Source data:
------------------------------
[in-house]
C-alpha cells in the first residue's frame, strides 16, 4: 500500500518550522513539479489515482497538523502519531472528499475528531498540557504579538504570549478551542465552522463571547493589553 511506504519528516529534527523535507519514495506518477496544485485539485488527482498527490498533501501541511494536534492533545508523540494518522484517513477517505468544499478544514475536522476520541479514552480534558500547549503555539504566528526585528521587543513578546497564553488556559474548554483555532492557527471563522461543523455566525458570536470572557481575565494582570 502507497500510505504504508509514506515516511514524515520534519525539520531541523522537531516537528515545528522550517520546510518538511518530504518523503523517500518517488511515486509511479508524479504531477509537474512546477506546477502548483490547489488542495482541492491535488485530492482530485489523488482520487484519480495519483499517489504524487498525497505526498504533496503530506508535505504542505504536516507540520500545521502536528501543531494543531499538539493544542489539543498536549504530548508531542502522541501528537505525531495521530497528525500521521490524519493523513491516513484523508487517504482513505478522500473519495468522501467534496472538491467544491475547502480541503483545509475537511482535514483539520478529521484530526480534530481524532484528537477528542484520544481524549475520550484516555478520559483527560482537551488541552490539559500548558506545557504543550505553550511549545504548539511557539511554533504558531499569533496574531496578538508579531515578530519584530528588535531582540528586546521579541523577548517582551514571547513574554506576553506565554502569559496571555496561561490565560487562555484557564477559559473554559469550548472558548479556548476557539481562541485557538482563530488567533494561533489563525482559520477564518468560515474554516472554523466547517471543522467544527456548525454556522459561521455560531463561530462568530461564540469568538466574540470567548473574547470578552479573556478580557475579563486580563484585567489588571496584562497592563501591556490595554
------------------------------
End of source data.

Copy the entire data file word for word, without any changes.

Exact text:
[in-house]
C-alpha cells in the first residue's frame, strides 16, 4: 500500500518550522513539479489515482497538523502519531472528499475528531498540557504579538504570549478551542465552522463571547493589553 511506504519528516529534527523535507519514495506518477496544485485539485488527482498527490498533501501541511494536534492533545508523540494518522484517513477517505468544499478544514475536522476520541479514552480534558500547549503555539504566528526585528521587543513578546497564553488556559474548554483555532492557527471563522461543523455566525458570536470572557481575565494582570 502507497500510505504504508509514506515516511514524515520534519525539520531541523522537531516537528515545528522550517520546510518538511518530504518523503523517500518517488511515486509511479508524479504531477509537474512546477506546477502548483490547489488542495482541492491535488485530492482530485489523488482520487484519480495519483499517489504524487498525497505526498504533496503530506508535505504542505504536516507540520500545521502536528501543531494543531499538539493544542489539543498536549504530548508531542502522541501528537505525531495521530497528525500521521490524519493523513491516513484523508487517504482513505478522500473519495468522501467534496472538491467544491475547502480541503483545509475537511482535514483539520478529521484530526480534530481524532484528537477528542484520544481524549475520550484516555478520559483527560482537551488541552490539559500548558506545557504543550505553550511549545504548539511557539511554533504558531499569533496574531496578538508579531515578530519584530528588535531582540528586546521579541523577548517582551514571547513574554506576553506565554502569559496571555496561561490565560487562555484557564477559559473554559469550548472558548479556548476557539481562541485557538482563530488567533494561533489563525482559520477564518468560515474554516472554523466547517471543522467544527456548525454556522459561521455560531463561530462568530461564540469568538466574540470567548473574547470578552479573556478580557475579563486580563484585567489588571496584562497592563501591556490595554